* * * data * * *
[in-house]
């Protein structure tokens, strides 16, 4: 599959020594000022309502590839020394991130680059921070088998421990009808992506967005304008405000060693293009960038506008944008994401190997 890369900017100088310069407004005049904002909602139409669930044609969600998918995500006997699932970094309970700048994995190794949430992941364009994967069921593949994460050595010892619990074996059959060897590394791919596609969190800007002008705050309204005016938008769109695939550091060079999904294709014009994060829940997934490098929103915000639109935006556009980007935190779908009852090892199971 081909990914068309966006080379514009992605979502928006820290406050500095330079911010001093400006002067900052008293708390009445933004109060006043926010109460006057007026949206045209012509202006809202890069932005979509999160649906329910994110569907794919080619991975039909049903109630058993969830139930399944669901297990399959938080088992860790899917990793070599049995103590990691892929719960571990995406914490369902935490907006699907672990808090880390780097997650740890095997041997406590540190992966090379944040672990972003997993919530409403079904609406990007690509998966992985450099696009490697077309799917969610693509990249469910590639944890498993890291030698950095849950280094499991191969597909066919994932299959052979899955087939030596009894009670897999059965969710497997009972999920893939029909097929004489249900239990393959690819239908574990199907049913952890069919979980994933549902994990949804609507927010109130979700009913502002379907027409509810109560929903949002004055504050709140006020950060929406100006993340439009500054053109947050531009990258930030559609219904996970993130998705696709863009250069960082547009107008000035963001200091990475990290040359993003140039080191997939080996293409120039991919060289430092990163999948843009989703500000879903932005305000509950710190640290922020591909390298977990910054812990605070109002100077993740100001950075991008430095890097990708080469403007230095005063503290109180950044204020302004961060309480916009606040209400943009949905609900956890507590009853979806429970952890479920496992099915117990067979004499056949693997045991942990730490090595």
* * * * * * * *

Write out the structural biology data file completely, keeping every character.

[in-house]
């Protein structure tokens, strides 16, 4: 599959020594000022309502590839020394991130680059921070088998421990009808992506967005304008405000060693293009960038506008944008994401190997 890369900017100088310069407004005049904002909602139409669930044609969600998918995500006997699932970094309970700048994995190794949430992941364009994967069921593949994460050595010892619990074996059959060897590394791919596609969190800007002008705050309204005016938008769109695939550091060079999904294709014009994060829940997934490098929103915000639109935006556009980007935190779908009852090892199971 081909990914068309966006080379514009992605979502928006820290406050500095330079911010001093400006002067900052008293708390009445933004109060006043926010109460006057007026949206045209012509202006809202890069932005979509999160649906329910994110569907794919080619991975039909049903109630058993969830139930399944669901297990399959938080088992860790899917990793070599049995103590990691892929719960571990995406914490369902935490907006699907672990808090880390780097997650740890095997041997406590540190992966090379944040672990972003997993919530409403079904609406990007690509998966992985450099696009490697077309799917969610693509990249469910590639944890498993890291030698950095849950280094499991191969597909066919994932299959052979899955087939030596009894009670897999059965969710497997009972999920893939029909097929004489249900239990393959690819239908574990199907049913952890069919979980994933549902994990949804609507927010109130979700009913502002379907027409509810109560929903949002004055504050709140006020950060929406100006993340439009500054053109947050531009990258930030559609219904996970993130998705696709863009250069960082547009107008000035963001200091990475990290040359993003140039080191997939080996293409120039991919060289430092990163999948843009989703500000879903932005305000509950710190640290922020591909390298977990910054812990605070109002100077993740100001950075991008430095890097990708080469403007230095005063503290109180950044204020302004961060309480916009606040209400943009949905609900956890507590009853979806429970952890479920496992099915117990067979004499056949693997045991942990730490090595």